When I First Moved to Rome, I Found the Sunday Dinners I Never Had

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We’re partnering with Lagostina to celebrate the Italian Sunday dinner with stories, recipes, and videos about this special family tradition. Up first: Katie Parla, a Rome-based journalist, culinary educator, and author of Tasting Rome.

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Although I grew up Italian-American in New Jersey, I didn’t have those big blowout Sunday dinners so well documented on film and television. By the time I was a kid, most of my extended family had left the Tri-State Area for the South, or headed out west.

My first sustained encounter with the Italian Sunday dinner came when I moved to Rome in 2003. Here, it’s called il pranzo della domenica and, to be sure, it’s a time for Roman families to gather. But perhaps even more significantly, it’s an opportunity for non-natives to get together and share the foods of home.

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Back then, I lived with three university students from Abruzzo: Marianna, Pina, and Sara. Though their home villages were only a 90-minute car ride away through the mountains, Rome was a world away. But each weekend, a package brimming with carefully portioned and packaged foods arrived from a mother, aunt, or grandmother. Sometimes it was delivered by friends driving into Rome, and more than a few times it arrived, unaccompanied, by train. The idea of trays of simmered vegetables, meatballs, and lasagna traveling solo from Avezzano to Roma Prenestina station is still thrilling to me.

Regardless of how it got to Rome, the package’s arrival set in motion a flurry of events: water would be put on to boil pasta; meatballs and pork ribs and the sauce they were cooked in would be reheated in a warped aluminum pan; the table would be set with our mismatched dishes; wine would be poured. The pasta would be served first, dressed in the warmed-up sauce, and only once it was finished would the meatballs and ribs be divided among us. Not having an Abruzzese family to send me food—and having a microscopic kitchen not particularly adapted to cooking—I would always provide the wine and salad.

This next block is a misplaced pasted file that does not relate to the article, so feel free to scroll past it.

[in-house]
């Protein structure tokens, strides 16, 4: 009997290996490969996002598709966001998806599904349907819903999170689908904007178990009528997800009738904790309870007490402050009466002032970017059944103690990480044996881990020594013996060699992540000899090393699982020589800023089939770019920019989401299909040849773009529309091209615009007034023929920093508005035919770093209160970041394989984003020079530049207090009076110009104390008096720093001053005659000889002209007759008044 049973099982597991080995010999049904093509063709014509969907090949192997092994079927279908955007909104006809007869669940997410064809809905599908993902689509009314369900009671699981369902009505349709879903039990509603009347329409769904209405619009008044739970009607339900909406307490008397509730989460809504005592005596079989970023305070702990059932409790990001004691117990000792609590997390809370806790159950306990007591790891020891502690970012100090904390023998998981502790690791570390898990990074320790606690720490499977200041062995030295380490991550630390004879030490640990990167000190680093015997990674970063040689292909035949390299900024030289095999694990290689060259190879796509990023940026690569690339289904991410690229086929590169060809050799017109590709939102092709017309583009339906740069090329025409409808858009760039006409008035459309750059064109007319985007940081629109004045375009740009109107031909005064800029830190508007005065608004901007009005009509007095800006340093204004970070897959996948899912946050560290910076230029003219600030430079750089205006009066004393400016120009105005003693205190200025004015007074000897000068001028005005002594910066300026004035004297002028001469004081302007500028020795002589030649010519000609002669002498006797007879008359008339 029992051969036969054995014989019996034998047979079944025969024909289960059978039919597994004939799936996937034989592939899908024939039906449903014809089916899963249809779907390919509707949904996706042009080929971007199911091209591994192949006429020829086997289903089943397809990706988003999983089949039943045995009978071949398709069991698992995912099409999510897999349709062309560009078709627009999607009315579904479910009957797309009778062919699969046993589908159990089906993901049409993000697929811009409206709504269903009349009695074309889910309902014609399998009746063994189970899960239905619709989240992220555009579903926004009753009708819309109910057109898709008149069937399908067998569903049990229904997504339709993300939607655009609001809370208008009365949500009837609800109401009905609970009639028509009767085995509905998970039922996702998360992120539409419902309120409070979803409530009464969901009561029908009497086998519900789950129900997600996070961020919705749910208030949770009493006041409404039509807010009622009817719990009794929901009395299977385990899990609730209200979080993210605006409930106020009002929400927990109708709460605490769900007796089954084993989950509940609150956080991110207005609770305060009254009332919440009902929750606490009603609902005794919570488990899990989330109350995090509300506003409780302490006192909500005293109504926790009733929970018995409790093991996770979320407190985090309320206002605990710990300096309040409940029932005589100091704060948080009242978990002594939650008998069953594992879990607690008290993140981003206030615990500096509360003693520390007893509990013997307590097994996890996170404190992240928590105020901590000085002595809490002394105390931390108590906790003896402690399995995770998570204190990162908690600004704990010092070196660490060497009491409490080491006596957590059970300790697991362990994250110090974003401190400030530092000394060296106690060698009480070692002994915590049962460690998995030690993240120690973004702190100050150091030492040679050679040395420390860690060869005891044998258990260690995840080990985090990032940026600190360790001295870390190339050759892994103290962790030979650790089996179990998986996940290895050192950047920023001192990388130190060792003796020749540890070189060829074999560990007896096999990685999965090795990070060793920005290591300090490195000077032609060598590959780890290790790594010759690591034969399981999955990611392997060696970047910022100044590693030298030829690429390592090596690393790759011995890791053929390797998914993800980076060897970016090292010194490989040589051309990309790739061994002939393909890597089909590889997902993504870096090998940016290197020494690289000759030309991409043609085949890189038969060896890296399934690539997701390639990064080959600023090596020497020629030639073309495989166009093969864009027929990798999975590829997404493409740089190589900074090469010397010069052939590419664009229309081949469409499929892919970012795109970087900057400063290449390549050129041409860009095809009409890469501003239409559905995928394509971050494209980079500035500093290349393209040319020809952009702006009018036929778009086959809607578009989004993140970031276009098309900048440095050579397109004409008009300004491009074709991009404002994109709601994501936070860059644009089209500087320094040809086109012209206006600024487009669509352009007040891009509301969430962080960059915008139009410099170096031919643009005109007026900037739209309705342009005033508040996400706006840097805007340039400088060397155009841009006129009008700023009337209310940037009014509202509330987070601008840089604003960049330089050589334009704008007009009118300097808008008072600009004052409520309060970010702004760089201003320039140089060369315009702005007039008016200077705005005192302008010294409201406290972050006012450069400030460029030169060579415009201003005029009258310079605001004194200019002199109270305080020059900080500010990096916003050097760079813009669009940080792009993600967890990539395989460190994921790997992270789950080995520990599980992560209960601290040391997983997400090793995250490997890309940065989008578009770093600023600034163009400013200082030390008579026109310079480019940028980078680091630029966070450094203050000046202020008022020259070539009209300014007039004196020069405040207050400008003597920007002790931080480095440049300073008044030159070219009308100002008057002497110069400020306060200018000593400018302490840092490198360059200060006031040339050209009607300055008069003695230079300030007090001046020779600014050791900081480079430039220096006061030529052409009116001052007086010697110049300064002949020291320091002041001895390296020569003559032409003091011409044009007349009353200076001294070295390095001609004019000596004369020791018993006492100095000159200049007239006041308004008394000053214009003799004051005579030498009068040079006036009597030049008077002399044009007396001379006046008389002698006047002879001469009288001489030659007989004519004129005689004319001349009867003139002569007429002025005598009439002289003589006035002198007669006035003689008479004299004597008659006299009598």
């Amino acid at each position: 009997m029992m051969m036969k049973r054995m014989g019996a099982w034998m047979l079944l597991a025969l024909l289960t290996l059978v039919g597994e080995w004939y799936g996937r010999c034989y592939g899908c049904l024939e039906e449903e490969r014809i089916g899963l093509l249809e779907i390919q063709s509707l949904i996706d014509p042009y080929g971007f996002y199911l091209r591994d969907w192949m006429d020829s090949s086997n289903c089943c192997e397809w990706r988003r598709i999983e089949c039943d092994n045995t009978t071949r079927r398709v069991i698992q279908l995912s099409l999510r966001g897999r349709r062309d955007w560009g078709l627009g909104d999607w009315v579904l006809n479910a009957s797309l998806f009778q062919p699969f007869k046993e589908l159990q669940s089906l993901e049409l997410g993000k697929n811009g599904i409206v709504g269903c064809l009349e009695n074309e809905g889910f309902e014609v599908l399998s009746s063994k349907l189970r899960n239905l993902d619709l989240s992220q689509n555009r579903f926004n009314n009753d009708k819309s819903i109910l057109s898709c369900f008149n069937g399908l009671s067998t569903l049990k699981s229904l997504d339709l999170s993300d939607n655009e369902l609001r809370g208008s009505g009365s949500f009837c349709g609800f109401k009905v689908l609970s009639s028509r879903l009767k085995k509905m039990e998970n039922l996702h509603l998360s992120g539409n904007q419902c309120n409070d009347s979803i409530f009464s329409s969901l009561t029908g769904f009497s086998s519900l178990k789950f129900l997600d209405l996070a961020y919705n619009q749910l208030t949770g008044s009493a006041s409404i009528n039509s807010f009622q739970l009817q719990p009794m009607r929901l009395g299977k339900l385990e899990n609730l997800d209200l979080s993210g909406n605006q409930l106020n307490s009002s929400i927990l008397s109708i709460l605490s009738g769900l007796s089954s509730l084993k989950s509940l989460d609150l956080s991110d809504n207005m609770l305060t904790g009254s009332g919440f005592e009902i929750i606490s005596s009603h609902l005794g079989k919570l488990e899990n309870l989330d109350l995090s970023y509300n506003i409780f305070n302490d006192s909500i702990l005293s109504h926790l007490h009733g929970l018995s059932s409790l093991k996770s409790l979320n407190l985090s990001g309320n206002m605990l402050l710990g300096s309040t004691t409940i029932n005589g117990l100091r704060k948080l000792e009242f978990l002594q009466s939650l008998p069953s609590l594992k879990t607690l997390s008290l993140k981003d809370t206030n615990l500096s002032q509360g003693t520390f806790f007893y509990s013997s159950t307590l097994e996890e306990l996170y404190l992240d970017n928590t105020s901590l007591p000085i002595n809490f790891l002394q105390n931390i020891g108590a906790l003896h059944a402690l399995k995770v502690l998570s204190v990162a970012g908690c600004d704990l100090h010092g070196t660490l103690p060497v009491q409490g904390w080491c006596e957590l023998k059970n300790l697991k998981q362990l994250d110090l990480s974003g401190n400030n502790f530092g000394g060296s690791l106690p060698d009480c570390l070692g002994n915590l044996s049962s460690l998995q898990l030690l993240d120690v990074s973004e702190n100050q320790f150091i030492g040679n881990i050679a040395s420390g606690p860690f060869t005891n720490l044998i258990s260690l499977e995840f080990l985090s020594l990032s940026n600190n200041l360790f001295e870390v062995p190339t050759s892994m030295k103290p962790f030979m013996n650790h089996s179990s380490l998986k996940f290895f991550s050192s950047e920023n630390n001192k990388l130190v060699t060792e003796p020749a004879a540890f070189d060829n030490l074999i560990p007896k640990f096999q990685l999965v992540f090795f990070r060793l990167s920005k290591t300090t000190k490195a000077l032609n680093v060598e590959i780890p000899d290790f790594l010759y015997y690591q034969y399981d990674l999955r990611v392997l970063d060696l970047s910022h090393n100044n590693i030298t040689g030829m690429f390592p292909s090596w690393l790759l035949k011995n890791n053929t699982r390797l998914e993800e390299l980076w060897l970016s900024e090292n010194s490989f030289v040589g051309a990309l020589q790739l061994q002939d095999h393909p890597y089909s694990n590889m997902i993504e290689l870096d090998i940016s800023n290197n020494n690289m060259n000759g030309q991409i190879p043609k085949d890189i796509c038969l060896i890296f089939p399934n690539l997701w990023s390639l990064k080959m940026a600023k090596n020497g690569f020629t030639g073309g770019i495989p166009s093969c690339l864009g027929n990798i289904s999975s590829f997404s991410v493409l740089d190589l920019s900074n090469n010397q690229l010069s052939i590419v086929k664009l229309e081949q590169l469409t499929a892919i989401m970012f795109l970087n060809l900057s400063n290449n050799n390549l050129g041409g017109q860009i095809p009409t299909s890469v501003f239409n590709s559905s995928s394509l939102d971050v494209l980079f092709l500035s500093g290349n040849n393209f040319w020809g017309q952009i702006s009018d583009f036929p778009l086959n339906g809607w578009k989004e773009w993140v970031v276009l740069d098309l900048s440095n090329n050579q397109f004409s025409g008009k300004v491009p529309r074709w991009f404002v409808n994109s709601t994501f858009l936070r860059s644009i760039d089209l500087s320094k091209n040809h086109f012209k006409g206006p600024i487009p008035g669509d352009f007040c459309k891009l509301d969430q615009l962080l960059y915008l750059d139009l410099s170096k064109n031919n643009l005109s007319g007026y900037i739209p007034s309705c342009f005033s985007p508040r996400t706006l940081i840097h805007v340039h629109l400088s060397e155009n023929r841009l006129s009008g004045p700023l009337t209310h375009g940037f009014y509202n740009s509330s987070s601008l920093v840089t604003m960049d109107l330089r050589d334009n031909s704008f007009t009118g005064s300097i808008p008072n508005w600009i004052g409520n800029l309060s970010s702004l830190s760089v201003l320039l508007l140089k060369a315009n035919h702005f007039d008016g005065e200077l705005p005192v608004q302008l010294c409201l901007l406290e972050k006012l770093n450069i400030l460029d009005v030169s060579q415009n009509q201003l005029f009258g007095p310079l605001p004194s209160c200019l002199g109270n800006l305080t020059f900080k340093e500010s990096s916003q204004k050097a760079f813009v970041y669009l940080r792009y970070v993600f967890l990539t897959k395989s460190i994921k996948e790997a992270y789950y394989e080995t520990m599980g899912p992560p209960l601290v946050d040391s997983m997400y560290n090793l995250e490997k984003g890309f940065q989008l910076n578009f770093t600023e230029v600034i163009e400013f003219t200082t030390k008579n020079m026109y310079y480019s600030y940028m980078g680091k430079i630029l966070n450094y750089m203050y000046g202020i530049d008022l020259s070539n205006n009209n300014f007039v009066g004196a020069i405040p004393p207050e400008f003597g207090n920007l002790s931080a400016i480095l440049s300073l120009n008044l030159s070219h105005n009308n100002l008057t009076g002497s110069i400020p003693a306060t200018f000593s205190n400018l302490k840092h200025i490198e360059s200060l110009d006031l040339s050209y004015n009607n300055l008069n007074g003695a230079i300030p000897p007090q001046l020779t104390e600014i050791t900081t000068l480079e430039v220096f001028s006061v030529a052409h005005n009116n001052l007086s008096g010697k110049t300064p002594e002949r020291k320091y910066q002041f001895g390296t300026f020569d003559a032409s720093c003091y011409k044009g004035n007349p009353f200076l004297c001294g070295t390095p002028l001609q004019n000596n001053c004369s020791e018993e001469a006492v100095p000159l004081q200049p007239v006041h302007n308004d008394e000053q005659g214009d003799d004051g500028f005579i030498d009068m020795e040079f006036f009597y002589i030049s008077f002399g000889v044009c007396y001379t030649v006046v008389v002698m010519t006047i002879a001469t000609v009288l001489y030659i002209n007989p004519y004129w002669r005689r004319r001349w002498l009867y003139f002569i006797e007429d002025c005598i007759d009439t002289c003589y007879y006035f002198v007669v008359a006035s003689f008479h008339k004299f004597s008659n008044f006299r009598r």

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I may not have cooked Sunday dinner back then, but now that I have my own place I often do. I find myself drawing from the lessons of my roommates’ care packages. I love serving primi (in Rome, the pasta course) and secondi (protein courses) that connect with the season. In the winter they tend to be hearty affairs, like pasta served in a sauce simmered with oxtails, followed by the fall-off-the-bone oxtail segments.

In the late summer and fall, I lean heavily on produce and serve dishes like gricia (a classic Roman pasta condiment featuring guanciale, Pecorino Romano, and black pepper), enriched with the insides of zucchini leftover from making zucchine ripiene (I’ll get to that in a second). After all, there’s no sense in wasting the cored inside of the zucchini, which is suited to cooking in rendered guanciale fat until creamy. Then, in the Roman style, I cook the hollowed-out zucchini filled with a sort of modified meatball mix until they nearly fall apart.

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My pranzi della domenica may not have the cache of trans-Apennine travel, but it’s comforting all the same.

In partnership with Lagostina, the premium Italian cookware brand that values high-quality materials and time-honored craftsmanship, we’re highlighting the #LagostinaSundayDinner with a new series all about the Italian tradition of Sunday dinners. Every Sunday, we’ll share go-to recipes from some of our favorite chefs and cookbook authors—they’re perfect for celebrating these casual, all-day affairs with friends, family, and delicious food.

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